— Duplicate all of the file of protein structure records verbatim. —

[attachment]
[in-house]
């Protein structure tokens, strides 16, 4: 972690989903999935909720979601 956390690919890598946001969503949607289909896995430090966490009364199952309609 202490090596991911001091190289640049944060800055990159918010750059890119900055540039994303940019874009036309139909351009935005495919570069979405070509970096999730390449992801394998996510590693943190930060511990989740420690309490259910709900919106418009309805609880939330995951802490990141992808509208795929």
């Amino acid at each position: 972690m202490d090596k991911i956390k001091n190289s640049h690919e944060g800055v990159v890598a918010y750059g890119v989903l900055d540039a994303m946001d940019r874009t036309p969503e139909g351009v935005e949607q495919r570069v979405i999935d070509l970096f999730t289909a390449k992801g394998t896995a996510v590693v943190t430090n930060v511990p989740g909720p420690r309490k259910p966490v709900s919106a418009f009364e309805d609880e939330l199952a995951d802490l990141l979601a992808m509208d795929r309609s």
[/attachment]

[in-house]
């Protein structure tokens, strides 16, 4: 972690989903999935909720979601 956390690919890598946001969503949607289909896995430090966490009364199952309609 202490090596991911001091190289640049944060800055990159918010750059890119900055540039994303940019874009036309139909351009935005495919570069979405070509970096999730390449992801394998996510590693943190930060511990989740420690309490259910709900919106418009309805609880939330995951802490990141992808509208795929």
């Amino acid at each position: 972690m202490d090596k991911i956390k001091n190289s640049h690919e944060g800055v990159v890598a918010y750059g890119v989903l900055d540039a994303m946001d940019r874009t036309p969503e139909g351009v935005e949607q495919r570069v979405i999935d070509l970096f999730t289909a390449k992801g394998t896995a996510v590693v943190t430090n930060v511990p989740g909720p420690r309490k259910p966490v709900s919106a418009f009364e309805d609880e939330l199952a995951d802490l990141l979601a992808m509208d795929r309609s």